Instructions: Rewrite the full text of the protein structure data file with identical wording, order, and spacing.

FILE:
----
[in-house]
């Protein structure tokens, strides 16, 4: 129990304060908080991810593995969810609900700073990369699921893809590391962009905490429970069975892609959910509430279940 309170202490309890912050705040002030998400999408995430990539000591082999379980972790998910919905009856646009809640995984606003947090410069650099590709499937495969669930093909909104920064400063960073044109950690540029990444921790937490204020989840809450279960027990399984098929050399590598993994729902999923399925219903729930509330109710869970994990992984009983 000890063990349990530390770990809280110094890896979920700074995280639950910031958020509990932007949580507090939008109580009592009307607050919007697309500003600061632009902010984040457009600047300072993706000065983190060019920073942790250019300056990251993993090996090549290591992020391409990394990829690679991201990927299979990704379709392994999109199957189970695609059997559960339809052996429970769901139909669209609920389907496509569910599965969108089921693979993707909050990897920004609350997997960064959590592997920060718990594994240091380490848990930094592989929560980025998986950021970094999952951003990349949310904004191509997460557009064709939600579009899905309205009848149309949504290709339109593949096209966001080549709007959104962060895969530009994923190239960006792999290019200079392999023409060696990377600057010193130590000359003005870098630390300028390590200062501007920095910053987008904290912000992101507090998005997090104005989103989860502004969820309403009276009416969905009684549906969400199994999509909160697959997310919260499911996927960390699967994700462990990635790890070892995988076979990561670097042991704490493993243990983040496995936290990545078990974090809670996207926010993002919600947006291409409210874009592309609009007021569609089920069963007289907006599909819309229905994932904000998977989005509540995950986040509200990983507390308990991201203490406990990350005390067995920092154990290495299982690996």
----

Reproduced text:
[in-house]
């Protein structure tokens, strides 16, 4: 129990304060908080991810593995969810609900700073990369699921893809590391962009905490429970069975892609959910509430279940 309170202490309890912050705040002030998400999408995430990539000591082999379980972790998910919905009856646009809640995984606003947090410069650099590709499937495969669930093909909104920064400063960073044109950690540029990444921790937490204020989840809450279960027990399984098929050399590598993994729902999923399925219903729930509330109710869970994990992984009983 000890063990349990530390770990809280110094890896979920700074995280639950910031958020509990932007949580507090939008109580009592009307607050919007697309500003600061632009902010984040457009600047300072993706000065983190060019920073942790250019300056990251993993090996090549290591992020391409990394990829690679991201990927299979990704379709392994999109199957189970695609059997559960339809052996429970769901139909669209609920389907496509569910599965969108089921693979993707909050990897920004609350997997960064959590592997920060718990594994240091380490848990930094592989929560980025998986950021970094999952951003990349949310904004191509997460557009064709939600579009899905309205009848149309949504290709339109593949096209966001080549709007959104962060895969530009994923190239960006792999290019200079392999023409060696990377600057010193130590000359003005870098630390300028390590200062501007920095910053987008904290912000992101507090998005997090104005989103989860502004969820309403009276009416969905009684549906969400199994999509909160697959997310919260499911996927960390699967994700462990990635790890070892995988076979990561670097042991704490493993243990983040496995936290990545078990974090809670996207926010993002919600947006291409409210874009592309609009007021569609089920069963007289907006599909819309229905994932904000998977989005509540995950986040509200990983507390308990991201203490406990990350005390067995920092154990290495299982690996």